This article followed others which highlighted the inequity of conducting surgery on babies without anesthesia.

Those days few parents realized that major surgical procedures were routinely performed on premature and sick new born infants without analgesics, which relieve pain or remove sensation. Instead babies were immobilized using strong muscle relaxants. Many procedures in the nurseries were done without pain relief, day after day, and week after week.

Pain in infants was soon discussed around the breakfast table and the water cooler. If mothers knew by the cries of their babies that they had pain, why did not doctors agree with commonly understood parent observation?

In the meanwhile Dr Anand, a surgeon in the UK, was working on measuring stress responses using small blood samples in infants. He showed that neonates showed a major stress response following surgery which eased with anesthesia. He was awarded the Dr. Michael Blacow prize for his paper on “Anesthetic management of preterm infants during PDA ligation.”

With the publication of his paper in the Lancet in 1987, the world realized that surgeries were being performed in babies without anesthesia. Dr Anand and his supervisor Professor Aynsley Green were viciously attacked and accused of experimenting on babies and withholding analgesics. They demanded an investigation by the General Medical Council.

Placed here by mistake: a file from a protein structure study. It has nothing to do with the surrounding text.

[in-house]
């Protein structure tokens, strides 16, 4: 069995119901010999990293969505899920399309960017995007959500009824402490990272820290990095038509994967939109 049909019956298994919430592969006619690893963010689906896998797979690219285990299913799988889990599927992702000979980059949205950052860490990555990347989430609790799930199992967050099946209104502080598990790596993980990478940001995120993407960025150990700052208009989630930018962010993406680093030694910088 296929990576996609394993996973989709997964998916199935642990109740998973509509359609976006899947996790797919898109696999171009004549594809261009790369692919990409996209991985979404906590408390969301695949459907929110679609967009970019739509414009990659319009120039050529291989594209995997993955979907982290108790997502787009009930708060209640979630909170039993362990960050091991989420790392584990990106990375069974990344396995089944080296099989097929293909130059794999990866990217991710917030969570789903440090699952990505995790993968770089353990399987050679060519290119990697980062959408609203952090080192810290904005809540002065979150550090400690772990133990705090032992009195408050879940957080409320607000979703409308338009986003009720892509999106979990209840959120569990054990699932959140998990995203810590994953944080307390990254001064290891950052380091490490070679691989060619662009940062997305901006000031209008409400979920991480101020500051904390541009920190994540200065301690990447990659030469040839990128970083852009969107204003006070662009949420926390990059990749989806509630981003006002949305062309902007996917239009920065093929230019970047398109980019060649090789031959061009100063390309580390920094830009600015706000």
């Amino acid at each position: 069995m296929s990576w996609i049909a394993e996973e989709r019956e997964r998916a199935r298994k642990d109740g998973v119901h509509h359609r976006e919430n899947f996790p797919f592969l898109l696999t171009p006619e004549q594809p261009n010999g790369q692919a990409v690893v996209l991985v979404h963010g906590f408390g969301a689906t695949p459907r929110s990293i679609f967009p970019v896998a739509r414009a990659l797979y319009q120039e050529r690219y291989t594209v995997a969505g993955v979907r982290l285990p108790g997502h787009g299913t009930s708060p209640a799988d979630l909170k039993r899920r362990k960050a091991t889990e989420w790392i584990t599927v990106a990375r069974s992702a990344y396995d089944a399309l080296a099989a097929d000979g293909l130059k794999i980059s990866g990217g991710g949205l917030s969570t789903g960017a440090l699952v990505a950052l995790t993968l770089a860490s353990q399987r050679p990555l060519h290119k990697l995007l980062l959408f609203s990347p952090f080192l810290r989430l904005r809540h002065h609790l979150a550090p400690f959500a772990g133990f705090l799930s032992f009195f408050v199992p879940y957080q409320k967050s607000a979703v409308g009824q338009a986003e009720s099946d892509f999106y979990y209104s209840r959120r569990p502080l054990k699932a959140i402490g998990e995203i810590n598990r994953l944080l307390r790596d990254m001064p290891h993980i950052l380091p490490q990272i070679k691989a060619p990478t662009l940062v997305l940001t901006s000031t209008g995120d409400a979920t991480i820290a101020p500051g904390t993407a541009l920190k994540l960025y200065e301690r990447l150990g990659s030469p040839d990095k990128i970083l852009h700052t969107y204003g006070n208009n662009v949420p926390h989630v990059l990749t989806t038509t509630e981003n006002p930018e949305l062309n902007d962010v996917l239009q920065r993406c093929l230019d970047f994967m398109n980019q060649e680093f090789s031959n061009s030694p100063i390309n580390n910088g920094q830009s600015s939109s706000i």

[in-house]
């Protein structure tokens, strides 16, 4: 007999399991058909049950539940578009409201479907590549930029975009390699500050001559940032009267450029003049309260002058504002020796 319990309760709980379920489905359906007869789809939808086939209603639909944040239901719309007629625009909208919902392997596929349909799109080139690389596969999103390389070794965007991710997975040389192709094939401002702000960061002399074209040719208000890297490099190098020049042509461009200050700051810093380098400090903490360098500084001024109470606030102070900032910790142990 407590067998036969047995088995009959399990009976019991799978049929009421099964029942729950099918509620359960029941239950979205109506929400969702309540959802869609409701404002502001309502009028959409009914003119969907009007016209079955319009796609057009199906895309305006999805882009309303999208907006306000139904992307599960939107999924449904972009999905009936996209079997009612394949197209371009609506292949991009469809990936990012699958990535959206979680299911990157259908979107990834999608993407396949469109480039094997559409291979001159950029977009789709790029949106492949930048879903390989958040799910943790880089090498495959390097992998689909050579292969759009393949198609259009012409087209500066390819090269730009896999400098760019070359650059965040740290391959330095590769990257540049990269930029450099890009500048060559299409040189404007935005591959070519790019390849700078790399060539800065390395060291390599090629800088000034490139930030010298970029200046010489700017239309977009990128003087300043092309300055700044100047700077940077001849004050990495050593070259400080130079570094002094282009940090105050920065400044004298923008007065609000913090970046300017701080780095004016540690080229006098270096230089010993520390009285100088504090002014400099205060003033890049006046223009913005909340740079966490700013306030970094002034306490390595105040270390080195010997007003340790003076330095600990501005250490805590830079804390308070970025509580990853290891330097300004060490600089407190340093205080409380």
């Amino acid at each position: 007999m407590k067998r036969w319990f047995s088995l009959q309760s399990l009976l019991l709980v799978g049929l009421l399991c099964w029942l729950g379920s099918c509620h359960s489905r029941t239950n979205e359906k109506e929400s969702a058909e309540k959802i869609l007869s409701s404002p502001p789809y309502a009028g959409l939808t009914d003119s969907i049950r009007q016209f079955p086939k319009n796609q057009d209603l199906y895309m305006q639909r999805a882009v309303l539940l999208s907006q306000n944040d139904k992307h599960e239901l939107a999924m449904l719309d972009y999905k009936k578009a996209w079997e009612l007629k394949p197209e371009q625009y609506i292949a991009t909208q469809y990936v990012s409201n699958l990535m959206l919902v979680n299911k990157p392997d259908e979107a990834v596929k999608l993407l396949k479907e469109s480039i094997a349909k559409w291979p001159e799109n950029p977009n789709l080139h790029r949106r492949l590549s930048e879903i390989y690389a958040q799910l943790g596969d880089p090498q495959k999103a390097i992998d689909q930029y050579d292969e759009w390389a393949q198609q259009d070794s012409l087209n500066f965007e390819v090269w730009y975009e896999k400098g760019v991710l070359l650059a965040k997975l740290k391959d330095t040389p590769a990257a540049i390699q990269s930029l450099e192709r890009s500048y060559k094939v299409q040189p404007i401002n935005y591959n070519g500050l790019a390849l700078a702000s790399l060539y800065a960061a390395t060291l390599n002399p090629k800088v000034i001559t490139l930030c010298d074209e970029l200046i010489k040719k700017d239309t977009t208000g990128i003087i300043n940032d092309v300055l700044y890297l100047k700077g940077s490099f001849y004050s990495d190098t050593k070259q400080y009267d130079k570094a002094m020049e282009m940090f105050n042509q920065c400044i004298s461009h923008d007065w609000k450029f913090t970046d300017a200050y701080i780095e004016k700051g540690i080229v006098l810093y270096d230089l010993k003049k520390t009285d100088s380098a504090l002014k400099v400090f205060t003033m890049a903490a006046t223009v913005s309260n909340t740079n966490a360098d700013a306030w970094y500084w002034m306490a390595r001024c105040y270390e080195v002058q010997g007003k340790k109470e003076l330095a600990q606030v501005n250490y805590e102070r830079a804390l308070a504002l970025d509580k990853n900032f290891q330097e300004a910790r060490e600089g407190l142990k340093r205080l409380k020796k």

Dr Anand might have thought that his career had ended.

There was an immediate uproar in the press.

The experiments were severely criticized and condemned.

It took several prominent medical scientists to point out that Dr Anand’s research would save many babies from having unprotected pain to mitigate the situation.

Shortly thereafter, 2 years after Jeffrey’s death, the American Society of Anesthesiologists and the American Academy of Pediatrics each produced statements on the appropriate use of analgesia in neonates. AAP stated that it was no longer ethical to perform surgery on preterm babies without anesthetic.

The November 24, 1987, headline of the New York Times covering the Lawson story read ‘‘Infant’s Sense of Pain Is Recognized, Finally.’’

A leading journal declared that: “Failure to treat treatable pain in infants and children is both inappropriate and unethical.”

Clinical practice in anesthesia and cardiac surgery changed.

American Pain Society now awards the annual Jeffrey Lawson Award to outstanding pediatric pain clinicians in memory one poor infants tragic death.

The public concern and outcry, namely the attacks on Anand and the tireless advocacy of Jill Lawson, provided the engine to move change forward.